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At Morningstar Conference, Putnam's Reynolds' Discusses Turnaround Strategy

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Two years after leaving Fidelity Investments to run Putnam Investments, Bob Reynolds isn’t sitting on his laurels.

“Leaving Fidelity was a very difficult decision,” he told Don Phillips at a Morningstar Investment Conference general session on Friday, June 24, in Chicago. “I spent 24 years there, and I knew I wanted to do something different–a challenge. I love this business, and knew that if you could execute, you could create something special.”

After getting much press and various awards over these past two years, Reynolds said he’s not finished. “We as a company know that if you’re going to do something great in this business, you have to do it over time,” he told attendees at the 22d annual conference.

Reynolds said he knew that he should highlight Putnam’s expertise in fixed income and global asset allocation when he moved to the Boston-based firm, and that to succeed you had to “have a presence in the 401(k) program and a worldwide reach.”

When asked by Phillips why having a strong 401(K) program was important, Reynolds was blunt: “Because it is America’s retirement system, and it will get even bigger from here.”

Reynolds famously changed the compensation model for his fund managers and analysts, with bonuses being awarded based on the manager’s ability to put his or her fund in the top quartile over a rolling three-year period, since “what clients are looking for is top-quartile performance.” If accomplished, the manager is eligible for a bonus that Reynolds said was in the top quartile of bonuses throughout the industry: “If you perform in the top quartile, you could get 150% of that number, but if you were in the second quartile, you got 50% of that number. Below that, you got nothing.”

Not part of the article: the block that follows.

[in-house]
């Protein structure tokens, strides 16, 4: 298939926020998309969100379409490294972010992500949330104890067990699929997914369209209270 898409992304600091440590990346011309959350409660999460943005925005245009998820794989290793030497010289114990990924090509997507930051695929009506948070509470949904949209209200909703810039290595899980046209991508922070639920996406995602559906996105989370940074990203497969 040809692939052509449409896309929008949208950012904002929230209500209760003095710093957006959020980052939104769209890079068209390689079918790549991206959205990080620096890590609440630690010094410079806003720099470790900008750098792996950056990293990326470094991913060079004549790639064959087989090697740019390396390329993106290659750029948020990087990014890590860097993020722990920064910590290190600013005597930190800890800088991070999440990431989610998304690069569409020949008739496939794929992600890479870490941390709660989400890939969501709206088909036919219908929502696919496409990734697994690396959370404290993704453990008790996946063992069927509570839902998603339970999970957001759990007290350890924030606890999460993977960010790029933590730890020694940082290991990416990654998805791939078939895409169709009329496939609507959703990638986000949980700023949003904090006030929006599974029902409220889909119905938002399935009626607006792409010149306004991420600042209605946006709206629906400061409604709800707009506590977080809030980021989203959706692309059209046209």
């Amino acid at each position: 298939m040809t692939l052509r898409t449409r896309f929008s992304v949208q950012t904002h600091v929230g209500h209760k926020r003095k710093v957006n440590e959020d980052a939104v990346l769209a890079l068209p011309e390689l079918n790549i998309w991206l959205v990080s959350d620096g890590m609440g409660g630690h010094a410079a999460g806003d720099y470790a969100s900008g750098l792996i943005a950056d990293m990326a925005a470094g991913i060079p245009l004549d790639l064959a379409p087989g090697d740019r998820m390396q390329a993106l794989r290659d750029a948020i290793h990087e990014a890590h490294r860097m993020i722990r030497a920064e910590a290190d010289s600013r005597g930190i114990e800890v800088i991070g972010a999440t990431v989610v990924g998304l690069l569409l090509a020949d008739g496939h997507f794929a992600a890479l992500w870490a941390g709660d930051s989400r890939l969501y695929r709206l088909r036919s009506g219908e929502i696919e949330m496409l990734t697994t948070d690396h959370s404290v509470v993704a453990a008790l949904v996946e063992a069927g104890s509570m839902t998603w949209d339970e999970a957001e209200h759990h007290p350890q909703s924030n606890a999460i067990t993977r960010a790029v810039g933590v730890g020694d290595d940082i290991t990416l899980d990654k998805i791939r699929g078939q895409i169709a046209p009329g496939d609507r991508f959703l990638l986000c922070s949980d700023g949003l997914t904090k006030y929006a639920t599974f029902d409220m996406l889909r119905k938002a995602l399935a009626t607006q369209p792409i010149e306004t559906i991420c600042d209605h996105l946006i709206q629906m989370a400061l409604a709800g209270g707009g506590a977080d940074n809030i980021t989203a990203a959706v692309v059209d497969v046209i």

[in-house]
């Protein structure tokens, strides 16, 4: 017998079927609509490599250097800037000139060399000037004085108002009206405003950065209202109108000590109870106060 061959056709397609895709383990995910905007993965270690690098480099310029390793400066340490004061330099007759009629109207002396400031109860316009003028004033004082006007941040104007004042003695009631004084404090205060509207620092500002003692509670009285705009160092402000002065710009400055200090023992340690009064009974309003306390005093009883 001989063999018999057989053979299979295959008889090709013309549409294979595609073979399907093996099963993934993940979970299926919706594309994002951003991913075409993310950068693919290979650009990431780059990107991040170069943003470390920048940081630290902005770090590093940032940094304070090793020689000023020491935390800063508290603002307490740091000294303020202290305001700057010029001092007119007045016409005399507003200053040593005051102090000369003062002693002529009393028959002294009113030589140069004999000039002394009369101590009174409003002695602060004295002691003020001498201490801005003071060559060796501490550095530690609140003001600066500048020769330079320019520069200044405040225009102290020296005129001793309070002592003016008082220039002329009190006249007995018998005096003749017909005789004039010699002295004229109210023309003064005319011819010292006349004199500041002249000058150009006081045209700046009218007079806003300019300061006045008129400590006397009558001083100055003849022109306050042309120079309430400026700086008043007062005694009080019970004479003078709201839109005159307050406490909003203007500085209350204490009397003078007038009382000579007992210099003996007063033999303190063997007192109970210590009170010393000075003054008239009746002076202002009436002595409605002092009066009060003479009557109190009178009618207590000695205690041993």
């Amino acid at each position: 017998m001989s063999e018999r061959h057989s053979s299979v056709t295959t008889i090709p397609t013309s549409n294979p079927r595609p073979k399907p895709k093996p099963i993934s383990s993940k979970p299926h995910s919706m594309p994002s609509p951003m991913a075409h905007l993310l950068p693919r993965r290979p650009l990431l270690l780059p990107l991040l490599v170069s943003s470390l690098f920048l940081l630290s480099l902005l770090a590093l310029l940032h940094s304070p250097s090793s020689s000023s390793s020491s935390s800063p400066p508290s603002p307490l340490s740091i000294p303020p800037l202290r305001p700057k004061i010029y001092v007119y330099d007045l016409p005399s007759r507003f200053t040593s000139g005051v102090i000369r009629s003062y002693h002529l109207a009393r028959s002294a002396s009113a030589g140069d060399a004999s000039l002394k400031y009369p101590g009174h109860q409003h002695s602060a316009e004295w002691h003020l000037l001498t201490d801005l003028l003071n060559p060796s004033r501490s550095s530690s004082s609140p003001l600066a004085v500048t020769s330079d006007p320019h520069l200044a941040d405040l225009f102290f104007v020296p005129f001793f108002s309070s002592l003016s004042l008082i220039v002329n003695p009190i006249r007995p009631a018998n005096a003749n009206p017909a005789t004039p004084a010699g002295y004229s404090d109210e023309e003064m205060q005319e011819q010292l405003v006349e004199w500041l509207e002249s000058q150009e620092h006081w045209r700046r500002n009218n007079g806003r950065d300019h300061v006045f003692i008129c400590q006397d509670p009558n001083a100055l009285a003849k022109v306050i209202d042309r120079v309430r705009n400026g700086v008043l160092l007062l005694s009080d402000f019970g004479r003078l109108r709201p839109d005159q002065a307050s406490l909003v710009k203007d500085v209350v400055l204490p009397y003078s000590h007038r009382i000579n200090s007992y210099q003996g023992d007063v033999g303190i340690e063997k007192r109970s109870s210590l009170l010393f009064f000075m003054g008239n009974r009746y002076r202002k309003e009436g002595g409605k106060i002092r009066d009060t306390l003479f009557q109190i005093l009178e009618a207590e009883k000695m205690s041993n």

“You tell me how someone’s getting paid,” he said, “and I’ll tell you how people are going to behave.”

Beyond changing the compensation scheme, Reynolds also moved to change the culture at Putnam. “In Boston,” he recalled, many people dressed casually at work, including at Putnam, “but there’s nothing casual about managing other people’s money.” Now, he says, “when people see us well dressed, they know we are from Putnam.”

As for what’s next, Reynolds said that fixing the retirement system “will be on the front burner in 2011.” Surveys, he said, showed that Americans want to fix Social Security, but he pointed out that “401(k)s now cover half of working America; we have to extend them to the rest of Americans.” He suggested that a National Insurance Charter, being discussed as part of financial services regulatory reform, “would allow an annuity to have an FDIC-like insurance paid for by the industry.” One other initiative that “we’re working on with Congress is that once retirees hit age 78, they start drawing down tax free.”

As for the financial reform bill, Reynolds got a laugh from the audience when he said that “anyone who would sit here and say we don’t need financial reform needs to have some work done on them.” He worries, however, that the thrust has been to “punish those responsible” while “the real problems haven’t been addressed.” One area that also concerns him is derivatives: “to lump all derivatives in as if they’re all bad is a huge mistake.”

Read Investment Advisor Washington Bureau Chief Melanie Waddell’s exclusive interview with Bob Reynolds on target date funds from the archives of Investment Advisor.


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